No. 960
August 22, 2018

About The UjianNasional

Author, commentator, influencer. The Consigliere. Minister of the High-Octane Truth. Editor-in-Chief of .

Peter DeLorenzo has been in and around the sport of racing since the age of ten. After a 22-year career in automotive marketing and advertising, where he worked on national campaigns as well as creating many motorsports campaigns for various clients, DeLorenzo established on June 1, 1999. Over the years DeLorenzo's commentaries on racing and the business of motorsports have resonated throughout the industry. Because of the burgeoning influence of those commentaries, DeLorenzo has directly consulted automotive clients on the fundamental direction and content of their motorsports programs. DeLorenzo is considered to be one of the most influential voices commenting on the sport today.

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By Peter M. De Lorenzo

Detroit. I have to hand it to the French racing overlords in the FIA and the ACO. No one, and I mean no one does delusional thinking like they do. (And that's really saying something when you have NASCAR in operation.) Faced with the prospects of a crumbling World Endurance Championship (WEC) due to their own mismanagement, boneheaded thinking and flat-out stupid rule making - topped off by the exit of Porsche from its top prototype class - the French racing brain trust has come up with the idea of a "winter series" with the season coming to a close with the 24 Hours of Le Mans.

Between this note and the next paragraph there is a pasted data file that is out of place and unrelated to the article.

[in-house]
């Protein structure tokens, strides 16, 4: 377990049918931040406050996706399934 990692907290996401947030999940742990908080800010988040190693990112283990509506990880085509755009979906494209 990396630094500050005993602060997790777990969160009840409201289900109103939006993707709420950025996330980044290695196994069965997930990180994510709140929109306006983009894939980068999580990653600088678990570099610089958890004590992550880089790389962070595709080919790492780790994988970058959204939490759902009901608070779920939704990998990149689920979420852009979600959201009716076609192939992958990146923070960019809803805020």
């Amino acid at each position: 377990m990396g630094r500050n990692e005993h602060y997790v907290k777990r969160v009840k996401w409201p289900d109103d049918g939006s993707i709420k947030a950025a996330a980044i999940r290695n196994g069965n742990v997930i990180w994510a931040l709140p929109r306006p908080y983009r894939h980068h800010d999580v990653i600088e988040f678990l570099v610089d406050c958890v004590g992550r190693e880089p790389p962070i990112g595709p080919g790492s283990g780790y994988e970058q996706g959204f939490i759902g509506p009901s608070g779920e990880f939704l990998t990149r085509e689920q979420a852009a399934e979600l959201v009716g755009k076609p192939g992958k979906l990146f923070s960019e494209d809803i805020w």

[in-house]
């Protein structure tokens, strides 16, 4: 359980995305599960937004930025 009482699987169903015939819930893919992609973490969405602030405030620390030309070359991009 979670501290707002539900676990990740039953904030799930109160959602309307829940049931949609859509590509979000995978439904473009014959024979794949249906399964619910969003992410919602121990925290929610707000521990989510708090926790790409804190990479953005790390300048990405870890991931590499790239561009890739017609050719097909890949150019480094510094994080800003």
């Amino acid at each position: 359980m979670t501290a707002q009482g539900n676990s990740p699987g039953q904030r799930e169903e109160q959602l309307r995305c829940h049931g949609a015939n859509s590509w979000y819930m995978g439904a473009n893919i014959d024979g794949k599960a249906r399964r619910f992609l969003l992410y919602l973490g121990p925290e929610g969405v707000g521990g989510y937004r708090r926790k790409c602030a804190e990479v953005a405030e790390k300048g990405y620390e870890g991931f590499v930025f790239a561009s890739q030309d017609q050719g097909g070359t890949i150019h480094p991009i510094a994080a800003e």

That this has spun the WEC into an uproar is no big surprise. After all, this is basically the FIA/ACO throwing up their hands and flinging darts at a dartboard, hoping they come up with something that has a shred of cohesion in the process. The short story? The privateers love it and the factories haven't said much, but the grumbling is loud and growing louder behind the scenes from the factories, as in WTF?

But the height of stupidity and the most egregious thing placed on the table by the French is that they are proposing running their own 12 Hour race at Sebring, starting at midnight, after the real 12 Hours of Sebring finishes 120 minutes earlier. Now, there is so much wrong and crazy about this that I don't know where to begin. First of all, I am absolutely shocked that Jim France and Scott Atherton are saying - at least for now - that they're embracing it, but more on that later. And secondly, I am not surprised that certain members of the motorsports media have automatically decided that this is a fantastic idea. But as I often have to remind them, everything to do with racing is not a good idea, and this is one of those times.

Let's talk about logistics, for starters. Where will the team transporters be parked? Because if you've ever been to the Sebring paddock, there is barely room to accommodate the IMSA teams right now. Secondly, do you realize how bad the condition of the circuit is after the running of the 12 Hours of Sebring? I'll save you the speculation, because it is thoroughly trashed. So a two-hour turnaround is just too ludicrous to contemplate. And finally, what do they plan on doing about the corner workers, who are so totally spent after the 12 Hour grind at Sebring? Do they plan on flying in their own corner workers? But those are just the logistical issues, which makes the idea a nonstarter right out of the gate.